• The Carpe Diem Collegiate High School and Middle School in Yuma, Ariz. was initially praised for its rows of cubes with computers for each student that produced higher standardized tests scores. However, the school struggled to retain students. Silicon Valley-based AltSchool also recently said it's scaling back its school operations to instead focus on selling its software.
  • Kiddom, which has only raised $6.5 million in funding, faces several better-capitalized competitors, including Google Classroom, Summit Learning Platform (330 schools in 40 states, backed by Mark Zuckerberg's philanthropic organization), and AltSchool ($174 million raised).

Go deeper: Mother Jones recently looked into Summit Learning Platform and its parent company, a network of charter schools founded in 2003.

Editor's Note: Sign up for Axios newsletters to get our smart brevity delivered to your inbox every morning.

The story has been updated to clarify that Khan Academy and others aren't formal partners.

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IOC: Belarus sprinter who sought refuge in Tokyo "safe"

Krystsina Tsimanouskaya of Belarus in 2019. Photo: Ivan Romano/Getty Images

Belarusian Olympian Krystsina Tsimanouskaya, who sought refuge in Tokyo, is in the care of Japanese authorities and the UN refugee agency is now involved in her case, an International Olympic Committee official told reporters Monday.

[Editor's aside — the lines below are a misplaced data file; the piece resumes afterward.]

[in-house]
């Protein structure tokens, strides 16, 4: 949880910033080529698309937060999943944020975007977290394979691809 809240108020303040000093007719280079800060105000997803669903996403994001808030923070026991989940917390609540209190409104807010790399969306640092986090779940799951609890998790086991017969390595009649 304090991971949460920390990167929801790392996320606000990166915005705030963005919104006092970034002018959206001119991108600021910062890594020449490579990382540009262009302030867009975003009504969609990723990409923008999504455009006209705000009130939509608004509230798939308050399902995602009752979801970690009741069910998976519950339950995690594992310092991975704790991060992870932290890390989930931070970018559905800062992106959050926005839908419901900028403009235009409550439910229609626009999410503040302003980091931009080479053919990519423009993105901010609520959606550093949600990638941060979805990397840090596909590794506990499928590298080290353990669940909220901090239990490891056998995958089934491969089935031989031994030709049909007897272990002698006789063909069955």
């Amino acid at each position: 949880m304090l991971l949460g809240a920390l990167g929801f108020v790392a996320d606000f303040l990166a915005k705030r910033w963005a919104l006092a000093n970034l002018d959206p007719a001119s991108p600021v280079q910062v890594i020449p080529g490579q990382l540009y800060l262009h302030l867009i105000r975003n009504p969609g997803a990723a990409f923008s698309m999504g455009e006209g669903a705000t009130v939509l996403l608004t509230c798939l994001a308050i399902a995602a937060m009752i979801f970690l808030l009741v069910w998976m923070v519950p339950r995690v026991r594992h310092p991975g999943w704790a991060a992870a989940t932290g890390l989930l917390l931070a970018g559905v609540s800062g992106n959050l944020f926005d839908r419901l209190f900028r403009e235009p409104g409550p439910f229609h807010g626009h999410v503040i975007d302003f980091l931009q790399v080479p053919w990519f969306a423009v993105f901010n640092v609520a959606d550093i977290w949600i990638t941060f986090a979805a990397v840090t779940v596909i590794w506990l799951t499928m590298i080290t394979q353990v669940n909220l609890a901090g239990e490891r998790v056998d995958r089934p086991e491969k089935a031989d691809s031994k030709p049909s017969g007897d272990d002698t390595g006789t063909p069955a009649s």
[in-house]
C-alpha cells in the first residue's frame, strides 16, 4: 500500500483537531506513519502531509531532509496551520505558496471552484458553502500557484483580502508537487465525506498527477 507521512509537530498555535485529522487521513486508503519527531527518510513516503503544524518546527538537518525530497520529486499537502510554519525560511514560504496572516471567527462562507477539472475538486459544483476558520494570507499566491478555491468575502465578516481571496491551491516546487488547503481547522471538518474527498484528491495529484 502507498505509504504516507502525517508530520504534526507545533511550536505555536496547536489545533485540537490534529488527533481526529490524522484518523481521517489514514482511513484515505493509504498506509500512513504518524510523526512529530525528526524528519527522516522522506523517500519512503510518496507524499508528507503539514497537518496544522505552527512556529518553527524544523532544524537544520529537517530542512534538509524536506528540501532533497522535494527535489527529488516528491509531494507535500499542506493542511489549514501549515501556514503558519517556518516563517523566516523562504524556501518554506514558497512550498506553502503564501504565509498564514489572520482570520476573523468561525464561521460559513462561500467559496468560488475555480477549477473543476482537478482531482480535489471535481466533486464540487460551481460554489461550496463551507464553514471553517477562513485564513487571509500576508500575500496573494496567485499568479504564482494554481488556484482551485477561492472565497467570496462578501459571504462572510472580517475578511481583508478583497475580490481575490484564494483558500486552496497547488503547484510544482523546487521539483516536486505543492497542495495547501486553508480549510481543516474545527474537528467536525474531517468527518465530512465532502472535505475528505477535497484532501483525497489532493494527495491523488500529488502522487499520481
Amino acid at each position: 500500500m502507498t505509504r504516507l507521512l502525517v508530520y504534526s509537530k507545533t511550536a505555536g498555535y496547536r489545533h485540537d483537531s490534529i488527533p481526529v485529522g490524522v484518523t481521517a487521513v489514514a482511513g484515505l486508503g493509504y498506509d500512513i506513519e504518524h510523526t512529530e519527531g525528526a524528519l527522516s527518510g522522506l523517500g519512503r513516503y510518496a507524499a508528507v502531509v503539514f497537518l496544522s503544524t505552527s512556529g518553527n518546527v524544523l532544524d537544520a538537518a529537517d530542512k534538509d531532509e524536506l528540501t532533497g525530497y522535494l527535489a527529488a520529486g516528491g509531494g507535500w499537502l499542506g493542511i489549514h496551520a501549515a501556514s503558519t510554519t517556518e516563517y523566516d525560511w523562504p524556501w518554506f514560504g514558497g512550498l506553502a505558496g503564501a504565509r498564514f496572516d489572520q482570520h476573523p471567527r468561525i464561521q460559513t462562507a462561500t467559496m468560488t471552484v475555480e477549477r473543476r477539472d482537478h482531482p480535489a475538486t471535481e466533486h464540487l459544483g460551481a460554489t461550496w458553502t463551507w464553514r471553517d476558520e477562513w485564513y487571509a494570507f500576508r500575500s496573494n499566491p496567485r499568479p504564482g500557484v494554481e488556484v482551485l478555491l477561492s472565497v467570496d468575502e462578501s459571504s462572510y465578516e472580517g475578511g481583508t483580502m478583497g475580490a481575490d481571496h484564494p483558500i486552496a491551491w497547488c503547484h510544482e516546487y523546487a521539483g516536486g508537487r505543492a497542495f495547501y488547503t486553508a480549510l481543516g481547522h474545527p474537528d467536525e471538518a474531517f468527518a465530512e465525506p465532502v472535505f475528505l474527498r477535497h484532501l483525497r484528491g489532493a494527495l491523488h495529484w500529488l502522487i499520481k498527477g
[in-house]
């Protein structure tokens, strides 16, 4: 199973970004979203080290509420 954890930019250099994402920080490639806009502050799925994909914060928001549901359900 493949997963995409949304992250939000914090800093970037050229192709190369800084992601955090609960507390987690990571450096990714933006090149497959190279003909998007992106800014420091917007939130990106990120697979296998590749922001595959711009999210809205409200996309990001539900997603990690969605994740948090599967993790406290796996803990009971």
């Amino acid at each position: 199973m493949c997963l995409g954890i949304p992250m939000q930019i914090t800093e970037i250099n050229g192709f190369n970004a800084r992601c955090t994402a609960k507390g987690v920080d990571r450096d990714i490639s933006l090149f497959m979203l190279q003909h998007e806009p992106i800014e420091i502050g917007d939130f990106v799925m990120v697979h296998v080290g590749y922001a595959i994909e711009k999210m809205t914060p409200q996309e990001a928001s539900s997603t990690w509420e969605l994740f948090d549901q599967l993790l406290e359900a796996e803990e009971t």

The latest: Officials in Poland and the Czech Republic have offered to help the 24-year-old sprinter, who refused national team orders to board a flight home after being taken to Tokyo's Haneda airport Sunday following her criticism of Belarusian coaches, per Reuters

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Olympics dashboard

Italy's Lamont Marcell Jacobs of Team Italy crosses the finish line ahead of American Fred Kerley in the men's 100m final on day nine of the Olympic Games at Olympic Stadium in Tokyo, Japan, on Sunday. Photo: Cameron Spencer/Getty Images

🚨: IOC "looking into" American Raven Saunders' Olympic podium gesture

🏃🏾: Italy's Lamont Marcell Jacobs: Reconnecting with U.S. father "gave me the desire to win" Olympic 100m sprint race.

🥇High jumpers persuade Olympic officials to let them share gold

🏌️‍♂️: Golfer Xander Schauffele wins gold for U.S. by one shot

🤸🏿‍♀️: Simone Biles won't compete in Olympic floor finals, individual vault or uneven bars

🏳️‍⚧️: Axios at the Olympics: Games grapple with trans athletesTrans athletes see the Tokyo Games as a watershed moment

Go deeper: Full Axios coverage

Updated 1 hour ago - Sports

IOC "looking into" American Raven Saunders' Olympic podium gesture

Team USA's Raven Saunders gestures on the podium with her silver medal after competing in the women's shot put event during the Tokyo 2020 Olympic Games at the Olympic Stadium in Tokyo on Sunday. Photo: Ina Fassbender/AFP via Getty Images

The International Olympic Committee is "looking into" U.S. shot-putter Raven Saunders' gesture on the Tokyo Games podium after she won a silver medal, IOC spokesperson Mark Adams told reporters Monday.

Why it matters: Saunders told AP she placed her hands above her head in an "X" formation while on the podium to stand up for "oppressed" people. The IOC has banned protests during the Tokyo Games.